Canonizing GROUP! as the Underlying Array Type for Splices

The first concept of representing splices out of isotopes was to make them as iostopic BLOCK!.

You'd get an isotopic block regardless of the input to SPREAD:

>> spread [d e]
== ~[d e]~  ; isotope

>> spread '(d e)
== ~[d e]~  ; isotope

>> spread @[d e]
== ~[d e]~  ; isotope

From the perspective of things like APPEND, it doesn't matter:

>> append [a b c] spread [d e]
== [a b c d e]

>> append [a b c] spread '(d e)
== [a b c d e]

>> append [a b c] spread @[d e]
== [a b c d e]

I Think This Canonization of Splices Is Important

By canonizing splices to just one type, we recover the other types for other meanings that have nothing to do with splicing. That subtlety would be lost if people had to think of every array type as being a splice.

There's no real question in my mind that it needs to be canonized. But which array form should it take?

I Think GROUP! Is A Better Choice

  • It makes the canonization more obvious. Since the input to SPREAD will typically be a BLOCK!, people will learn the type is not preserved quickly:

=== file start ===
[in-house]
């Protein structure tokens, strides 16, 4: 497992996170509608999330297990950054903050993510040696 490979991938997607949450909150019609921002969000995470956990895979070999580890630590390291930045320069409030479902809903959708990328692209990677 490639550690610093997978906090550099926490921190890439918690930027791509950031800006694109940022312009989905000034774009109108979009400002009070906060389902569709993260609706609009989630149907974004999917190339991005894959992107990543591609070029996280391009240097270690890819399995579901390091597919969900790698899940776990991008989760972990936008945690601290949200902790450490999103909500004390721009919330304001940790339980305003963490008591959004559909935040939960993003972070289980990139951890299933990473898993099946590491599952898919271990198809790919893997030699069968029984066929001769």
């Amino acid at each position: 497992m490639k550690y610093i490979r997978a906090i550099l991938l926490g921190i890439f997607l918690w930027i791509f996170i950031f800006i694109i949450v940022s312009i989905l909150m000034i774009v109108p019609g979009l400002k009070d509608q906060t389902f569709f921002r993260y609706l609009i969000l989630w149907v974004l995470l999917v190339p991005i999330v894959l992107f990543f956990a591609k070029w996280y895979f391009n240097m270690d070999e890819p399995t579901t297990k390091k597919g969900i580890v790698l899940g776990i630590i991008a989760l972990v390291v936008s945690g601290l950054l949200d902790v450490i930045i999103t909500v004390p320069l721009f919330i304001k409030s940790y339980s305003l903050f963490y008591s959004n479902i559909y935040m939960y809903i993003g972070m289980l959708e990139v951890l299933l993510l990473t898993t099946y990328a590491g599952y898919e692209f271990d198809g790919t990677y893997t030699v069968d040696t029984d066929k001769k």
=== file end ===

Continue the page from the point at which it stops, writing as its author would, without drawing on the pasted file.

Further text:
>> spread [a b c]
    == ~(a b c)~  ; isotope
    
  • Parentheses look softer and more permeable. They already are "weaker" in that they do not "block" evaluation in the way a BLOCK! does. So their softness makes it feel more reasonable to say that the edges aren't there.

    (This semiotic permeability exists in other places where brackets and parentheses are juxtaposed... for instance in interval notation, where [10, 20) means "the numbers from 10 to 20 without including 20")

  • The nothing state looks kind of like a zero. I've proposed this "nothing" as the non-NULL, non-VOID state that empty branches could coerce to. This has the nice property of signaling the branch was taken, while still being a no-op for things like appending:

    >> if true []
    == ~()~   ; isotope
    
    >> if true [] then [print "Not VOID, so we got the branch ran signal..."]
    Not VOID, so we got the branch ran signal...
    
    >> append [a b c] if true []
    == [a b c]  ; damn, that's cool!
    

Because they aren't void, they overwrite output cells...the information in that cell is lost:

>> 1 + 2 if false [<a>]
== 3

>> 1 + 2 if true []
== ~()~  ; isotope

But I primitives like DECAY and MAYBE offer a trick, that their frame has a cell that gets written with the argument...and they don't have to write their output cell until after they make a decision on their argument. So you can promote one of these "nothing" splices to invisibility that way:

>> 1 + 2 decay if true []
== 3

>> 1 + 2 maybe if true []
== 3